- As with many others, I started a young kid with borrowed testimony and money. Through the continued choices during my mission came out a more grown and established young man with a testimony and understanding of my own. And yeah…the growing was more than just spiritual, but in Australia everything is measured in stones anyway so 14.5 is WAY better sounding than 220. (Jesse)
- Being able to teach those who never heard of Christ for the first time, bringing families closer through baptism and watching a temple bring blessing to a country of people. (Travis)
- Too many to list. (Nate)
What are some skills you gained?
- I learned how to speak a little Tongan and to cook some Tongan foods. I learned how to be able to talk to random strangers anywhere! (Fran)
- Everyone’s going to say things like learning how to talk with people or better study skills. I’ll be a rebel and say I learned some things I never expected. I learned how to break into a second story apartment (Useful when you lock your keys inside.) I learned how to solve a Rubik’s Cube from a companion who was way into puzzles. (Jake)
- I am naturally an introvert, so being able to talk to people was a huge problem, and then a skill for me. Also, the ability to meet people and come together on common ground and become interested in the same likes and interests of others has also been very helpful to me later in life. (Jesse)
- Learning to live with others. Learning to cook and budget money. Learning to schedule. (Travis)
- Language, public speaking, courage, adaptability. (Nate)
What do you wish you knew/did at the beginning of your mission?
- Nothing, the learning curve was part of the experience. Just embrace it! (Fran)
- I’d have bought things I would take home at the end of my mission and just shipped them over the course of the two years. Back up your pictures. I lost the first three month’s worth of my mission pictures because I left my camera on the train. Either email them home each week (your family would love to see pictures with your letter) or carry a thumb drive separate from everything else. (Jake)
- Better personal testimony, but really, not much. Call the mission office and get a rundown of what to expect when getting off the plane would have been nice. I was told to bring and exchange money at the airport not understanding that at the mission office, we were going to buy sheets, a bike, and other things. I showed up, they said to pick one or the other, and totally jet lagged I just held out my strangely colored bills in one hand and let the office couple pick what they needed and give me change. (Jesse)
- I always recommend to others to read and know the first two books of the old testament and all of the new testament. This with the Book of Mormon will help in relating and converting others. (Travis)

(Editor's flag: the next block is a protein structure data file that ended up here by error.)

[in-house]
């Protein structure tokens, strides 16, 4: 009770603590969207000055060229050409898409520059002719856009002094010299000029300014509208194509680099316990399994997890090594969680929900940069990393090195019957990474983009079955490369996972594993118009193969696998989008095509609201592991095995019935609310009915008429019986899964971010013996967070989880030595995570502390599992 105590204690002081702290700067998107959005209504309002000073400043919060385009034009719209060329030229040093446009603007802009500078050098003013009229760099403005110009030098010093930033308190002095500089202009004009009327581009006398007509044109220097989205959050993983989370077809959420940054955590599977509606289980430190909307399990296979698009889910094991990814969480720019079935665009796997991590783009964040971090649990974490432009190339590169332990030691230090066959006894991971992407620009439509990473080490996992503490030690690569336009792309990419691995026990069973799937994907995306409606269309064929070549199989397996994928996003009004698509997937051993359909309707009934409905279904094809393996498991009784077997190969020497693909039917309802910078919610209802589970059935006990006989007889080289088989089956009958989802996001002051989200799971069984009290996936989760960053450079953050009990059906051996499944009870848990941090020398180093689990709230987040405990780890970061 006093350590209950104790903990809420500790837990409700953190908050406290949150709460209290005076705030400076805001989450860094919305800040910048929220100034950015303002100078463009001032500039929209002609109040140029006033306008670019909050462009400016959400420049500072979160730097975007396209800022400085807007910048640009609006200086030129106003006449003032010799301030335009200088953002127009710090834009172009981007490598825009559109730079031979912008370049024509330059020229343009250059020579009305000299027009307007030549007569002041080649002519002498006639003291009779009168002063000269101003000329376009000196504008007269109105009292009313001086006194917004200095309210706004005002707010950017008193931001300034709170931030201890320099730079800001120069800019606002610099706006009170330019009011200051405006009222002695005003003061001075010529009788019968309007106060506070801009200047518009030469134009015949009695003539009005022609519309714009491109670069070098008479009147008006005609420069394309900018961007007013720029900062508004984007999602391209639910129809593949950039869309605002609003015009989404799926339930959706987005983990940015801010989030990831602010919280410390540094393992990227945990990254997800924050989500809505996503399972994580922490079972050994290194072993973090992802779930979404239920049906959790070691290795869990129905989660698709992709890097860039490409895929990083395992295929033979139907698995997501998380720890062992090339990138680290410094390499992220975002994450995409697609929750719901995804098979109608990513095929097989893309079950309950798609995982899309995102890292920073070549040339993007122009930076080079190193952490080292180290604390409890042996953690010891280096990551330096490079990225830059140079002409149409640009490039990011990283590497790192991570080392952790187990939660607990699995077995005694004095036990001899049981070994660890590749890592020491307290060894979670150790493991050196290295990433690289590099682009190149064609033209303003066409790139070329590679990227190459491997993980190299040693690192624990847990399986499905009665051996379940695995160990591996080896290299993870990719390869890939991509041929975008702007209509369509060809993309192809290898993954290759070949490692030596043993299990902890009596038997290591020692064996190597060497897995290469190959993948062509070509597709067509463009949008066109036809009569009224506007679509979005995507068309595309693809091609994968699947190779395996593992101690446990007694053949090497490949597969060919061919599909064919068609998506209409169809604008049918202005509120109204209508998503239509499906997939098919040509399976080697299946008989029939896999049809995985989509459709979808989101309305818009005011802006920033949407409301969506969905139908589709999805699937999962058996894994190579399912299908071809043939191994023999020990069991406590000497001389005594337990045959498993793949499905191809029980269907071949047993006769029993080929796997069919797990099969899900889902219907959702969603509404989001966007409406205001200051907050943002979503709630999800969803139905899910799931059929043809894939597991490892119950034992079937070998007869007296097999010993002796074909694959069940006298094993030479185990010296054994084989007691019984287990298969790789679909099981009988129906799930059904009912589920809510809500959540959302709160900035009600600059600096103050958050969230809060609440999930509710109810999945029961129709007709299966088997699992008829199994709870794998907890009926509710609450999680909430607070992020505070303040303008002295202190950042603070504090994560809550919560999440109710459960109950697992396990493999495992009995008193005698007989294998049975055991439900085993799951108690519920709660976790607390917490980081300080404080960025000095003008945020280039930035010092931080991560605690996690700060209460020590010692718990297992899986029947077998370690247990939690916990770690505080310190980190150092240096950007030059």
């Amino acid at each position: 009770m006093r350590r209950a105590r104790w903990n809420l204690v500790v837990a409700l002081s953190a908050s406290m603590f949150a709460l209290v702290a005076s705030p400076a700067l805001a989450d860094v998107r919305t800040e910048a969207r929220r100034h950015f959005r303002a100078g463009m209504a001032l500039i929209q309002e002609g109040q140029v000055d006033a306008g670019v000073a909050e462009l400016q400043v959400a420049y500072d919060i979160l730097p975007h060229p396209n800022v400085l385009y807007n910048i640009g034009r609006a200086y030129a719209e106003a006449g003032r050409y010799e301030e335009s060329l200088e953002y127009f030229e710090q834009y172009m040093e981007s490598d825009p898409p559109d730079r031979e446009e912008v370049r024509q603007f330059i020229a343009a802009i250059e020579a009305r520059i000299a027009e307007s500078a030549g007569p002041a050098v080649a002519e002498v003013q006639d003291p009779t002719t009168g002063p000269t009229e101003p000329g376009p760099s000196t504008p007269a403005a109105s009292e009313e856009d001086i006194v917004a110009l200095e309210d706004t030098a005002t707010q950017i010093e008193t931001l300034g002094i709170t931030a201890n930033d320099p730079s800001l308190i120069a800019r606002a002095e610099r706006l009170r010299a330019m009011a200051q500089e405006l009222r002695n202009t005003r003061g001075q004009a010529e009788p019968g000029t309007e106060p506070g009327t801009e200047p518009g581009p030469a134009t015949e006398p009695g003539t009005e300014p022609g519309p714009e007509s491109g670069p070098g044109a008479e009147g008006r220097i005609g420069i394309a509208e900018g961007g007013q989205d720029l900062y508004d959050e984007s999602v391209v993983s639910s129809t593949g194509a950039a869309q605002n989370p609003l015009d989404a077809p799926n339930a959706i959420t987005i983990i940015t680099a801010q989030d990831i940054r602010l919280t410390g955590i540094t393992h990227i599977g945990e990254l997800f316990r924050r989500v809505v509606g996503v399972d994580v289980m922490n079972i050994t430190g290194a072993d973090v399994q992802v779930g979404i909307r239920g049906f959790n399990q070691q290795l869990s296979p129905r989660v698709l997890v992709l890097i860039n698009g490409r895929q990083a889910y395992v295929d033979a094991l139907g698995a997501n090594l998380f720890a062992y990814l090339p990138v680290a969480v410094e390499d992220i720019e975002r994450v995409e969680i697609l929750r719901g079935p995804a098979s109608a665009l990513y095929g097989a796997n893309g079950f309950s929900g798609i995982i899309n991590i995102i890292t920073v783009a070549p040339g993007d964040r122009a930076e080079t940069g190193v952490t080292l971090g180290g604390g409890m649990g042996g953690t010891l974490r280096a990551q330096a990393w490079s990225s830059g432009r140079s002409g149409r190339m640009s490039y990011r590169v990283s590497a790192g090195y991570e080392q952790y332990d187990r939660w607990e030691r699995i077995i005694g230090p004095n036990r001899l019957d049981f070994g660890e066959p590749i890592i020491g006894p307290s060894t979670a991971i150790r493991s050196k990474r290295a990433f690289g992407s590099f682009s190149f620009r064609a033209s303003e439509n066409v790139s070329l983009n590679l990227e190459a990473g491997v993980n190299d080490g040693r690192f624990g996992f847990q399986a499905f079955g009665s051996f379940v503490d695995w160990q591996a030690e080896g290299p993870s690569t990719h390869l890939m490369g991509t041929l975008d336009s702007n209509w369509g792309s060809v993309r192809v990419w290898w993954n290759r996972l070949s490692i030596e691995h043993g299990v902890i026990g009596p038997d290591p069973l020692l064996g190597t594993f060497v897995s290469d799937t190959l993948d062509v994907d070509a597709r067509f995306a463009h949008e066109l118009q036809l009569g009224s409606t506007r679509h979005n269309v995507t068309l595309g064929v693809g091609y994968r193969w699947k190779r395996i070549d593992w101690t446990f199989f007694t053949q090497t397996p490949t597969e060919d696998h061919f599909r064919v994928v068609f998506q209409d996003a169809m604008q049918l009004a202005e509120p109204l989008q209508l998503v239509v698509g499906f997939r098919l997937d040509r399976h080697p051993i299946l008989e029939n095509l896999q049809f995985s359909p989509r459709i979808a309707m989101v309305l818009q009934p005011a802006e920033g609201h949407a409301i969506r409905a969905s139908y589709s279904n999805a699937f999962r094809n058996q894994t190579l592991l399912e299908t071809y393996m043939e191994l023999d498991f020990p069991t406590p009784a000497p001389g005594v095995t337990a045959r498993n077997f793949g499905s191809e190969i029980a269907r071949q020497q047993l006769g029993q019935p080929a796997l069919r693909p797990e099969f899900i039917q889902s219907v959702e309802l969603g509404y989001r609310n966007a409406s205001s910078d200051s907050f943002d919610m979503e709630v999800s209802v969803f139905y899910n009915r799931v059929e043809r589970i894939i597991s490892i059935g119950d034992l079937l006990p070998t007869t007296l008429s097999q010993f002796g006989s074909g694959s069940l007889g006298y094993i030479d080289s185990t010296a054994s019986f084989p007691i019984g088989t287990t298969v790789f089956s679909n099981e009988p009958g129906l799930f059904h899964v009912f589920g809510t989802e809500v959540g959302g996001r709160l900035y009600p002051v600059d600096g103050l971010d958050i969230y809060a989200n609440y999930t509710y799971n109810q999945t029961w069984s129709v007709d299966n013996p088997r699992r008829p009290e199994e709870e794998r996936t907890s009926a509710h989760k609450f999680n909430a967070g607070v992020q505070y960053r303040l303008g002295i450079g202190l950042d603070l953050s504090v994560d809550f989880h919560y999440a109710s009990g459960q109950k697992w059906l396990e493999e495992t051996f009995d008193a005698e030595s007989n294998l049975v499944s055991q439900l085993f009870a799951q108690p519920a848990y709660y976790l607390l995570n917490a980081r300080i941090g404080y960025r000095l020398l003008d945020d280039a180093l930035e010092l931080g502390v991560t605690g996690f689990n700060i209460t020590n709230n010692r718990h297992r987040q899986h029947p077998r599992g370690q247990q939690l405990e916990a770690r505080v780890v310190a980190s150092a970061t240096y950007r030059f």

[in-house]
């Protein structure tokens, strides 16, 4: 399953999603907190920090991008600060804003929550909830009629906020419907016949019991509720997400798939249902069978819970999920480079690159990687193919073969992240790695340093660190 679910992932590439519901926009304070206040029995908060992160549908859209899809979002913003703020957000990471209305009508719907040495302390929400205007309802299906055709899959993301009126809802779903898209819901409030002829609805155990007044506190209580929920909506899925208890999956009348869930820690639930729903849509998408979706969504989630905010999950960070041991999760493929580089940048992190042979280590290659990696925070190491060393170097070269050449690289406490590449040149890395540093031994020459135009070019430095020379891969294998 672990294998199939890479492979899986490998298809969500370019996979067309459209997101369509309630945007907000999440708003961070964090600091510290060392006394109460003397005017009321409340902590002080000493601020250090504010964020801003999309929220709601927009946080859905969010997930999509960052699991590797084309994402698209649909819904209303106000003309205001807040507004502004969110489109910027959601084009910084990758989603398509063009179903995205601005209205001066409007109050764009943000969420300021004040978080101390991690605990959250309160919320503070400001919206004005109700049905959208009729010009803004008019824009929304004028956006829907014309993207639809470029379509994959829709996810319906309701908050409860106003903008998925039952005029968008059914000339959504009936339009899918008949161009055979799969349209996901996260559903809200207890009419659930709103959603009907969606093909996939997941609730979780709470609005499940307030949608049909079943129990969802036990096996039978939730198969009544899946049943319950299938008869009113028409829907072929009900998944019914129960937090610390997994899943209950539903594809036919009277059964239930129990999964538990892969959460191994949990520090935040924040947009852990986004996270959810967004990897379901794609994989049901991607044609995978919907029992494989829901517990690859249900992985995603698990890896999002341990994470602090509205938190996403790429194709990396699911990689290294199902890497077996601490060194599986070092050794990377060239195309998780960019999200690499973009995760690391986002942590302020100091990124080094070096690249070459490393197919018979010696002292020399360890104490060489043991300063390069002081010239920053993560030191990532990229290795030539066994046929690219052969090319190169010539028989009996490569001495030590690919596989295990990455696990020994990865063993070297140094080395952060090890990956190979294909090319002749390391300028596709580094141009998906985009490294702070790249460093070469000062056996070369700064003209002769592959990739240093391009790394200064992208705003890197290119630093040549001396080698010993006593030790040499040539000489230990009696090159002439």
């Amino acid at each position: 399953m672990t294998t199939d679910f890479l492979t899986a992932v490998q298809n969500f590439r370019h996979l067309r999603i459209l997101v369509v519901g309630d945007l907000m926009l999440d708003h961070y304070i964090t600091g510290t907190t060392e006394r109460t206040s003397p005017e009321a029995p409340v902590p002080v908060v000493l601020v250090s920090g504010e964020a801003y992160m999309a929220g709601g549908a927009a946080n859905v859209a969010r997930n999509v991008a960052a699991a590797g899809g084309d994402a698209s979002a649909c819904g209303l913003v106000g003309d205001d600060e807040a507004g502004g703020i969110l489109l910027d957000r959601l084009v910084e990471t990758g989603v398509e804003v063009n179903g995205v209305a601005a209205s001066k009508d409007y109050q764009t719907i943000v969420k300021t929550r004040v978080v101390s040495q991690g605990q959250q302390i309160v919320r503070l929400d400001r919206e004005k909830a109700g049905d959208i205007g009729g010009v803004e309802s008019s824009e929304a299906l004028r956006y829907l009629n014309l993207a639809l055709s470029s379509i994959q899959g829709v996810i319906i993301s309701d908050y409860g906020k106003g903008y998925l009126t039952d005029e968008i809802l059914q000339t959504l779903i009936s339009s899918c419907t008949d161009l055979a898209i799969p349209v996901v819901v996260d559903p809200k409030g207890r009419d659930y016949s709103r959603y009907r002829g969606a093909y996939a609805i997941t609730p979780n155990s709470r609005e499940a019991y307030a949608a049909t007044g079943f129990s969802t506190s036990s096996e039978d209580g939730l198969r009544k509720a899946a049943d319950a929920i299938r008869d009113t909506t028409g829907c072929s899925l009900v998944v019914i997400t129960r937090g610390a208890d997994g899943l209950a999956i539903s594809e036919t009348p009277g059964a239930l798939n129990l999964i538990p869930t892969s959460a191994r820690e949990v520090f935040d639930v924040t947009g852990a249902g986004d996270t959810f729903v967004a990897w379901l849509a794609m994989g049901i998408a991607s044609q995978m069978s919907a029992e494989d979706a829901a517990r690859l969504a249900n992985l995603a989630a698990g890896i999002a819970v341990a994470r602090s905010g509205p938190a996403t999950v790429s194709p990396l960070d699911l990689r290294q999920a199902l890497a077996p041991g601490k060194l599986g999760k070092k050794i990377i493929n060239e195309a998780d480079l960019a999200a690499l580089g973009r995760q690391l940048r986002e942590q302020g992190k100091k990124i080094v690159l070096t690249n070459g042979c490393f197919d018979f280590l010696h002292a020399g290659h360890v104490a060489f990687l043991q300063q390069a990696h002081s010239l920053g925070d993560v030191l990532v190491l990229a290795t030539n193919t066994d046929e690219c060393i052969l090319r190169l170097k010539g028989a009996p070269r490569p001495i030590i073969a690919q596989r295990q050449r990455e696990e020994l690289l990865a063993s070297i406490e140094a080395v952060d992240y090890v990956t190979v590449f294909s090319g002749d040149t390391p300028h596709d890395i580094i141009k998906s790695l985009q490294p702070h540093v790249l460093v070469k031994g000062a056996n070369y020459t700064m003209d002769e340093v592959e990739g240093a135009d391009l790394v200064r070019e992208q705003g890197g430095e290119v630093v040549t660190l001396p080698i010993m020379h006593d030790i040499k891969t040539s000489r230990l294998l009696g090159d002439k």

- Learned more Chinese before I left. (Nate)
Any advice/testimony for pre-missionaries going to Melbourne West?
- Just embrace the culture and the people. That’s the most important thing you can do (as well as being obedient). People will be drawn to you if you show care and love for them. Also, be patient with yourself. You aren’t going to be perfect at the beginning and while you’ll have improved by the end and you won’t be perfect then either. Allow yourself to make mistakes because it is from them that you grow. Do your best and let God make up the rest! And be yourself! God sent You because he know you can help someone there, so just be you! (Fran)
- A little unconventional advice. You are going to hear about the big movies that come out while you’re serving. Get a 3X5 card, and when you hear about anything that makes you wish you could take a break for one day, write it down. It lets you forget about it and focus on your purpose. Then, when you’re an RM, you have a list of things to catch up on already without anyone having to tell you. DON’T GET LAZY: If you ever feel the urge to give it less than your best, repent and redouble your effort. It is a lot easier to stay busy than to change a lazy habit. I had a companion who refused to leave the apartment. I thought at the time it would be the hardest transfers of my mission. It wasn’t. The transfer after was, because I had become complacent, and when I was able to go back into the field, I had a lot of little habits to break. (Jake)
- Times get tough, areas go stagnant, investigators get non-committal or overly committal and don’t perform, companions can be your right arm or you may be willing to cut off your arm and hit them with it. But nothing you experience on a mission is anything different than what you can expect from life after a mission. Deal with it. Make a plan to fix problems. Work the problems don’t dwell on them. Life will go on and it is the best training ground for marriage you can get. (Jesse)
- We did it, we made it. So can you. (Nate)
What was a funny language mistake?
- Melbourne is pronounced “MEL-BUN”, just an FYI. Be very careful of certain words in AUSTRALIA. Like fanny pack (not sure why you’d say it in a conversation) means something totally different in AUSTRALIA than it does here! (Fran)
- We spoke English, but my companion spent ten minutes with a girl we were talking to trying to say “no” in an Australian accent. She claimed he never got it down. I was laughing because the two of them were sitting there saying ‘no’ to each other over and over sounding, to me, identical. (Jake)
- Australia has many different language missionaries, but I was fortunate enough to speak English. One strange word difference in Australia is the term fanny pack. In America, it means a small bag attached to a belt worn around the waist. In Australia, a fanny is a slang term for a private part of a woman’s body. As a missionary, there will be no fanny packin’ going on. (Jesse)